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SUBJECT OF

THE TREATISE

XXV

that

he

has

been "made

a

judge

or

a

divider

over

them."

He

will

neither

sit

in judgment

over

the

conflicting claims of

the

kings

of

the

earth, nor

put

his

hand

to

the

partition

of

their

inheritances.

He

will

neither

crown

nor

discrown

them;

neither anoint nor

exor-

cise

them;

he

will

lay no interdicts

on

their

kingdoms,

nor

absolve

their

subjects from allegiance.

"Before him," indeed, "shall be

gathered all nations," and

to

him,

in

honour

of his

mediatorial

work, shall "

all

judgment"

be committed by the

Father; but

this

shall

not

be

till he

shall have "

put

down

all

rule,

and all autho-

rity, and all

power,"

and

men shall appear

before

him

stripped of all

earthly

jurisdiction.

Thus

it

appears

that

the

pope

claims, as

the

vicar and representative of

the Head

of

the

church, powers and

pre-

rogatives

with

which

the

Mediator himself has

not

been invested,

and

that

the

powers

and

prerogatives which

do

belong

to the

Mediator

are

such

as no

created being

could

possess

or

exercise.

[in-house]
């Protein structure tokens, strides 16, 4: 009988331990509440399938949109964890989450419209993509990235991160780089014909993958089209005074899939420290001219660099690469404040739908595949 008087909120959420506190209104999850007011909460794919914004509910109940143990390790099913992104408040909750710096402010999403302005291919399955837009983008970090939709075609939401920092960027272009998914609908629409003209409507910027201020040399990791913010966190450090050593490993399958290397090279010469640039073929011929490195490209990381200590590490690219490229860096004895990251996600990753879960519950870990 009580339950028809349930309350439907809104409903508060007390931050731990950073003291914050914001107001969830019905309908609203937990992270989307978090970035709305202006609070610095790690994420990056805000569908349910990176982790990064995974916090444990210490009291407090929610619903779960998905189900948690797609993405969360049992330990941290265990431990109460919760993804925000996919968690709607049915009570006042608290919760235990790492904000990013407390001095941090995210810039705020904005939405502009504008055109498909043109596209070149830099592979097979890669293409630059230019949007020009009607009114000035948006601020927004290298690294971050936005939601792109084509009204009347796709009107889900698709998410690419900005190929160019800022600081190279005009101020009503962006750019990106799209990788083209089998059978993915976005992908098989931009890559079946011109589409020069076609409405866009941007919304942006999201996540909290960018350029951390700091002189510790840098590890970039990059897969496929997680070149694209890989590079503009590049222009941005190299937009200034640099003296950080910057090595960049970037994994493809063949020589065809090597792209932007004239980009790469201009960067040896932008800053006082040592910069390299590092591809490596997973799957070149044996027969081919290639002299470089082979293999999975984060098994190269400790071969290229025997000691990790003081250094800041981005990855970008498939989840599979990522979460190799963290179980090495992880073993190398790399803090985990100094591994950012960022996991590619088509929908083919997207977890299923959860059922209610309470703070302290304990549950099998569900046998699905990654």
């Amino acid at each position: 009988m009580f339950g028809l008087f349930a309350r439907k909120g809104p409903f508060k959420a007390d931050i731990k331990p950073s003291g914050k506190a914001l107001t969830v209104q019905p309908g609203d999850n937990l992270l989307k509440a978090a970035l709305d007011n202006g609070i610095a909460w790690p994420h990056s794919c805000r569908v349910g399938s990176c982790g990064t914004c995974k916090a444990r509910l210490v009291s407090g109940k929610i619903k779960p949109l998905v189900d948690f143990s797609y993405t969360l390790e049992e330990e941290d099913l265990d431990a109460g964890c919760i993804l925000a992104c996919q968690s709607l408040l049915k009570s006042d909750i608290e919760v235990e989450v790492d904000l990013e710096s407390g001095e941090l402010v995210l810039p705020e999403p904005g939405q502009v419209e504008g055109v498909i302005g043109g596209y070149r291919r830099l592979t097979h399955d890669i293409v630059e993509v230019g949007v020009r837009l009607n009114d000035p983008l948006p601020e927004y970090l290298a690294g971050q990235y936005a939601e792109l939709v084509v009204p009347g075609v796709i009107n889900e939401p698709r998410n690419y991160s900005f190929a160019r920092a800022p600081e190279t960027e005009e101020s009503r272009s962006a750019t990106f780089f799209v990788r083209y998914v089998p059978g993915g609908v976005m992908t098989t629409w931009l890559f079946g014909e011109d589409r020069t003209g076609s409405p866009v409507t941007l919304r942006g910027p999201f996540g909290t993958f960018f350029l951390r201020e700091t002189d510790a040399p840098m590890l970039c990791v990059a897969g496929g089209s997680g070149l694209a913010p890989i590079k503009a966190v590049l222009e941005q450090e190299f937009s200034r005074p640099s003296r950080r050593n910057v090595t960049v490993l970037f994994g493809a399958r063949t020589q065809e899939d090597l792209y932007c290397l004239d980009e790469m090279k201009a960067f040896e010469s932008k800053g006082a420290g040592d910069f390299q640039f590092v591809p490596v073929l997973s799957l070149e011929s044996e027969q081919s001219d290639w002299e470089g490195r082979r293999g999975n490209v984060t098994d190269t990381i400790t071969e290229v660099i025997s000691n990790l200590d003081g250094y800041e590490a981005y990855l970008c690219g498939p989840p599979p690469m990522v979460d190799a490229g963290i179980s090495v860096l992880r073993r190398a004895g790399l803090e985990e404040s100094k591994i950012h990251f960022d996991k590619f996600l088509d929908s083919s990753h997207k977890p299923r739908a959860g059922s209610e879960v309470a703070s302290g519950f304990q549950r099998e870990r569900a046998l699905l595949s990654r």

Having

made these remarks,

which we consider essential

to the

right understanding

of

the

question,

we

may be prepared to judge

of

the

real

quarter

from which,

among

the

multiform pretensions

of

the

Papacy, danger

is

to be apprehended.

It

is

not

from

what has

been generally, and,

we

think,

mistakingly,

called

the temporal

power

of

the

pope,

meaning by

this

term his

prerogatives

as

a

sove-

reign, occupying

a

certain territory,

and "armed

with

a

little brief

authority" in

Rome.

Of this

adventitious distinction

there

are

not

a

few proofs

in

"the

signs

of

the times"

that

he

may

soon

be de-

nuded.

To suppose

that

Italy,

having

once

tasted the

cup of

liberty,

will

tamely

allow

it

to be dashed

from

her

lips,

that

she

will

much

longer submit to

see

the

best

of

her

children dragged

off before

her

eyes

to

the

dungeon

or

to

exile,

at

the

bidding of superannuated

superstition,

upheld by

foreign

bayonets,would

be contrary to all

the

experience of history

and

the

ordinary laws of

human nature. The

temporal sovereignty

of

the

pope, as

that

phrase has generally been

understood, is

now,

in

fact,

a nonentity. The

world

has

become

too

old

to be

dazzled

and

cajoled

by

the

spectacle of

a

crowned

priest

in

the

Vatican. Mere

earthly pomp and

local dignity,

so

omnipotent

during

the

dark

ages,

have

lost

their

virtue.

In

an earnest

and

spiri-

tual

age like

the

present, nothing can be expected to stand

that

is

not

based

on some

assumed moral or religious principle. Already

the

more knowing of

the

modern

advocates of

Rome are beginning

to

talk

of

the

papal supremacy

as

purely spiritual.

Their

language

is

almost

evangelical.

The pope

is

Christ;

his seat

is

no

longer on

the

seven

-

hilled

city,

but

on

the

rock of

St Peter;

his

Vatican

is

the

conscience of man.

The grade, and,

it

may

be,

the

final struggle,